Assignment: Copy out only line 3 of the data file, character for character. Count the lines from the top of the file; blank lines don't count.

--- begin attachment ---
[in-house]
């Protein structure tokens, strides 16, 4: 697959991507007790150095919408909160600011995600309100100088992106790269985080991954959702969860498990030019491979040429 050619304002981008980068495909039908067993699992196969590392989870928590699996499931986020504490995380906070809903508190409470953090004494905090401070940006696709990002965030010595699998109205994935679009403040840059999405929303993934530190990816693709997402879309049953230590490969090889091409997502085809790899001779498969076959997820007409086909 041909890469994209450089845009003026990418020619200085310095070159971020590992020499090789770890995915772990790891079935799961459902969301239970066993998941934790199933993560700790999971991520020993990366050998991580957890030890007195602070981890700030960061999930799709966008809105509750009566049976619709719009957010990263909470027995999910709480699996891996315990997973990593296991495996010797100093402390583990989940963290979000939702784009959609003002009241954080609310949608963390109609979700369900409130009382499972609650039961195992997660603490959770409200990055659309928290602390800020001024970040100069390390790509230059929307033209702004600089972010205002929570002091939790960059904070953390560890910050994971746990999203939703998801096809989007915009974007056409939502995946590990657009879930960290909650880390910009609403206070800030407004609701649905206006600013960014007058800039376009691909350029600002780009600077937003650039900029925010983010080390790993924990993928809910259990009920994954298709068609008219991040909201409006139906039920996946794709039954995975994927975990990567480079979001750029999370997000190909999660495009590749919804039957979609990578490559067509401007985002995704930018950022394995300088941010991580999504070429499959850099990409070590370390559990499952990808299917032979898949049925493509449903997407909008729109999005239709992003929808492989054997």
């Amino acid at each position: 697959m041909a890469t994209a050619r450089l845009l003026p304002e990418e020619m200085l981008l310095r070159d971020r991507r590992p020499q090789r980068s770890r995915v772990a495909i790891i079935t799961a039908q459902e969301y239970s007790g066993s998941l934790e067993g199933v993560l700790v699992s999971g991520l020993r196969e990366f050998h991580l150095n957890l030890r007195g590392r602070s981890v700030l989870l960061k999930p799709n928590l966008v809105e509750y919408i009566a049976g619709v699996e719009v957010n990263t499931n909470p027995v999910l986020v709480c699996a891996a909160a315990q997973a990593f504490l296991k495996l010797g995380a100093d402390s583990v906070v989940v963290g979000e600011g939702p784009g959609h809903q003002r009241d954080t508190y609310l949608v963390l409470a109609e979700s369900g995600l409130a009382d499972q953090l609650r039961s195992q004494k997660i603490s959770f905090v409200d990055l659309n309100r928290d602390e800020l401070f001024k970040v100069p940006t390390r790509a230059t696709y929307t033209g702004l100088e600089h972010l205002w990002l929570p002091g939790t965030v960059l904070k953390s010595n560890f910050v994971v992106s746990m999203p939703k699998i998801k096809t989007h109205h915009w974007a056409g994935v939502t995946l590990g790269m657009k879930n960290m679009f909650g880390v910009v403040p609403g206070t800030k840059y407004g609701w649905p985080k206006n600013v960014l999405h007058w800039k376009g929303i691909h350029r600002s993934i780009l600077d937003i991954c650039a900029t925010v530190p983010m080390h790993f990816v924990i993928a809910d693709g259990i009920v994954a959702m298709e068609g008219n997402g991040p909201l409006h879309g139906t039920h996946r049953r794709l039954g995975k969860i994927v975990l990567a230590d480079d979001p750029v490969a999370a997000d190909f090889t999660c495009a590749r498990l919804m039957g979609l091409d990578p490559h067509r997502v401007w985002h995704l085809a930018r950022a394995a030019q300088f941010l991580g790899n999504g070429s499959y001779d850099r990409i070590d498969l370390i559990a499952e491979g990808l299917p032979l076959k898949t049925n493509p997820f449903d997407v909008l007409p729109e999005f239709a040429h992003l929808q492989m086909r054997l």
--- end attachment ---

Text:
């Amino acid at each position: 697959m041909a890469t994209a050619r450089l845009l003026p304002e990418e020619m200085l981008l310095r070159d971020r991507r590992p020499q090789r980068s770890r995915v772990a495909i790891i079935t799961a039908q459902e969301y239970s007790g066993s998941l934790e067993g199933v993560l700790v699992s999971g991520l020993r196969e990366f050998h991580l150095n957890l030890r007195g590392r602070s981890v700030l989870l960061k999930p799709n928590l966008v809105e509750y919408i009566a049976g619709v699996e719009v957010n990263t499931n909470p027995v999910l986020v709480c699996a891996a909160a315990q997973a990593f504490l296991k495996l010797g995380a100093d402390s583990v906070v989940v963290g979000e600011g939702p784009g959609h809903q003002r009241d954080t508190y609310l949608v963390l409470a109609e979700s369900g995600l409130a009382d499972q953090l609650r039961s195992q004494k997660i603490s959770f905090v409200d990055l659309n309100r928290d602390e800020l401070f001024k970040v100069p940006t390390r790509a230059t696709y929307t033209g702004l100088e600089h972010l205002w990002l929570p002091g939790t965030v960059l904070k953390s010595n560890f910050v994971v992106s746990m999203p939703k699998i998801k096809t989007h109205h915009w974007a056409g994935v939502t995946l590990g790269m657009k879930n960290m679009f909650g880390v910009v403040p609403g206070t800030k840059y407004g609701w649905p985080k206006n600013v960014l999405h007058w800039k376009g929303i691909h350029r600002s993934i780009l600077d937003i991954c650039a900029t925010v530190p983010m080390h790993f990816v924990i993928a809910d693709g259990i009920v994954a959702m298709e068609g008219n997402g991040p909201l409006h879309g139906t039920h996946r049953r794709l039954g995975k969860i994927v975990l990567a230590d480079d979001p750029v490969a999370a997000d190909f090889t999660c495009a590749r498990l919804m039957g979609l091409d990578p490559h067509r997502v401007w985002h995704l085809a930018r950022a394995a030019q300088f941010l991580g790899n999504g070429s499959y001779d850099r990409i070590d498969l370390i559990a499952e491979g990808l299917p032979l076959k898949t049925n493509p997820f449903d997407v909008l007409p729109e999005f239709a040429h992003l929808q492989m086909r054997l």